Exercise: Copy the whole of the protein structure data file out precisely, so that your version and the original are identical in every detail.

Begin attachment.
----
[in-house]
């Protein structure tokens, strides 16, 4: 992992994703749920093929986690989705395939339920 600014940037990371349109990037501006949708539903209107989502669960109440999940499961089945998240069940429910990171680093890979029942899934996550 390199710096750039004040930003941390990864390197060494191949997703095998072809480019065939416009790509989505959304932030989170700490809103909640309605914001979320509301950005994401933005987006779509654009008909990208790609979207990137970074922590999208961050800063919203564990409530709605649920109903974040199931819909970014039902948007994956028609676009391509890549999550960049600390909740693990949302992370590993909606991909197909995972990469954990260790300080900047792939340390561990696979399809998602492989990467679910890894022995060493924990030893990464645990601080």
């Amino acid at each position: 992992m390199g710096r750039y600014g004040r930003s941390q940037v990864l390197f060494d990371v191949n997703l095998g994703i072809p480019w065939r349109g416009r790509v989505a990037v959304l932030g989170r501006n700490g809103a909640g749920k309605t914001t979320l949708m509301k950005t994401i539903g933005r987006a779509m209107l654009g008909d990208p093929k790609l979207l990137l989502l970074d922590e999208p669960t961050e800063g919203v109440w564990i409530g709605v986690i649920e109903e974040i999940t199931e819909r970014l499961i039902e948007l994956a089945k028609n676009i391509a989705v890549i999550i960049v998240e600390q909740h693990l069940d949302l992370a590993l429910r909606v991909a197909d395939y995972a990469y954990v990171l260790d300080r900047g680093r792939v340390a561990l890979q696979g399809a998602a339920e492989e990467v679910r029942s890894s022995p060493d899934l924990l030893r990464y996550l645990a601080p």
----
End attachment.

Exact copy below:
[in-house]
């Protein structure tokens, strides 16, 4: 992992994703749920093929986690989705395939339920 600014940037990371349109990037501006949708539903209107989502669960109440999940499961089945998240069940429910990171680093890979029942899934996550 390199710096750039004040930003941390990864390197060494191949997703095998072809480019065939416009790509989505959304932030989170700490809103909640309605914001979320509301950005994401933005987006779509654009008909990208790609979207990137970074922590999208961050800063919203564990409530709605649920109903974040199931819909970014039902948007994956028609676009391509890549999550960049600390909740693990949302992370590993909606991909197909995972990469954990260790300080900047792939340390561990696979399809998602492989990467679910890894022995060493924990030893990464645990601080």
């Amino acid at each position: 992992m390199g710096r750039y600014g004040r930003s941390q940037v990864l390197f060494d990371v191949n997703l095998g994703i072809p480019w065939r349109g416009r790509v989505a990037v959304l932030g989170r501006n700490g809103a909640g749920k309605t914001t979320l949708m509301k950005t994401i539903g933005r987006a779509m209107l654009g008909d990208p093929k790609l979207l990137l989502l970074d922590e999208p669960t961050e800063g919203v109440w564990i409530g709605v986690i649920e109903e974040i999940t199931e819909r970014l499961i039902e948007l994956a089945k028609n676009i391509a989705v890549i999550i960049v998240e600390q909740h693990l069940d949302l992370a590993l429910r909606v991909a197909d395939y995972a990469y954990v990171l260790d300080r900047g680093r792939v340390a561990l890979q696979g399809a998602a339920e492989e990467v679910r029942s890894s022995p060493d899934l924990l030893r990464y996550l645990a601080p």